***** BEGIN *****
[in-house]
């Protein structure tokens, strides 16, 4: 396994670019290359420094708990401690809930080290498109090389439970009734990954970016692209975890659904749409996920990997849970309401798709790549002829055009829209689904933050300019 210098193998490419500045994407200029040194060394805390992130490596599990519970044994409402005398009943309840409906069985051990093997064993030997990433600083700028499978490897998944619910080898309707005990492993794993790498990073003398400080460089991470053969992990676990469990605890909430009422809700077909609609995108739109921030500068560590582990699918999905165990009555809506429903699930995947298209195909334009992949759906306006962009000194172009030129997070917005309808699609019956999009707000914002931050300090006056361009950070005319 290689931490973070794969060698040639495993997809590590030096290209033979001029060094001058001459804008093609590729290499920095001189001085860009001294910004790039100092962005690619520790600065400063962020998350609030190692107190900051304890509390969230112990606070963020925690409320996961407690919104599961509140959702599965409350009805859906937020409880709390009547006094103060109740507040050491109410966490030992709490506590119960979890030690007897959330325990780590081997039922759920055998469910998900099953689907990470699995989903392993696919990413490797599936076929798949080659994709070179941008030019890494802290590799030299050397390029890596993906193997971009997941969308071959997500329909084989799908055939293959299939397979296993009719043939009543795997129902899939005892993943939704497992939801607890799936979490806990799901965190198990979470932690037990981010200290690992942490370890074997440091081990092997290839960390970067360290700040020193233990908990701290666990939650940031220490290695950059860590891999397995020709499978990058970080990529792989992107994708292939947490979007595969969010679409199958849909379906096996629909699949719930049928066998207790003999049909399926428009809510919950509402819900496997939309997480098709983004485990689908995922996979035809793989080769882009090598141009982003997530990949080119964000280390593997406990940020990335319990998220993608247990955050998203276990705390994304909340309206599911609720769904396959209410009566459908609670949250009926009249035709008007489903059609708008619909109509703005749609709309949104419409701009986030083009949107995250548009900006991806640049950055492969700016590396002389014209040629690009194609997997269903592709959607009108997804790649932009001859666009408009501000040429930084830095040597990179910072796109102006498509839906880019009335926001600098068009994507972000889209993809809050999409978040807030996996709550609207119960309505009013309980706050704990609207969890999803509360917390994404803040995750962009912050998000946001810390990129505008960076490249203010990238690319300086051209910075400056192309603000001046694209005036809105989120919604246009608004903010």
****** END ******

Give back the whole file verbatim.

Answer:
[in-house]
């Protein structure tokens, strides 16, 4: 396994670019290359420094708990401690809930080290498109090389439970009734990954970016692209975890659904749409996920990997849970309401798709790549002829055009829209689904933050300019 210098193998490419500045994407200029040194060394805390992130490596599990519970044994409402005398009943309840409906069985051990093997064993030997990433600083700028499978490897998944619910080898309707005990492993794993790498990073003398400080460089991470053969992990676990469990605890909430009422809700077909609609995108739109921030500068560590582990699918999905165990009555809506429903699930995947298209195909334009992949759906306006962009000194172009030129997070917005309808699609019956999009707000914002931050300090006056361009950070005319 290689931490973070794969060698040639495993997809590590030096290209033979001029060094001058001459804008093609590729290499920095001189001085860009001294910004790039100092962005690619520790600065400063962020998350609030190692107190900051304890509390969230112990606070963020925690409320996961407690919104599961509140959702599965409350009805859906937020409880709390009547006094103060109740507040050491109410966490030992709490506590119960979890030690007897959330325990780590081997039922759920055998469910998900099953689907990470699995989903392993696919990413490797599936076929798949080659994709070179941008030019890494802290590799030299050397390029890596993906193997971009997941969308071959997500329909084989799908055939293959299939397979296993009719043939009543795997129902899939005892993943939704497992939801607890799936979490806990799901965190198990979470932690037990981010200290690992942490370890074997440091081990092997290839960390970067360290700040020193233990908990701290666990939650940031220490290695950059860590891999397995020709499978990058970080990529792989992107994708292939947490979007595969969010679409199958849909379906096996629909699949719930049928066998207790003999049909399926428009809510919950509402819900496997939309997480098709983004485990689908995922996979035809793989080769882009090598141009982003997530990949080119964000280390593997406990940020990335319990998220993608247990955050998203276990705390994304909340309206599911609720769904396959209410009566459908609670949250009926009249035709008007489903059609708008619909109509703005749609709309949104419409701009986030083009949107995250548009900006991806640049950055492969700016590396002389014209040629690009194609997997269903592709959607009108997804790649932009001859666009408009501000040429930084830095040597990179910072796109102006498509839906880019009335926001600098068009994507972000889209993809809050999409978040807030996996709550609207119960309505009013309980706050704990609207969890999803509360917390994404803040995750962009912050998000946001810390990129505008960076490249203010990238690319300086051209910075400056192309603000001046694209005036809105989120919604246009608004903010």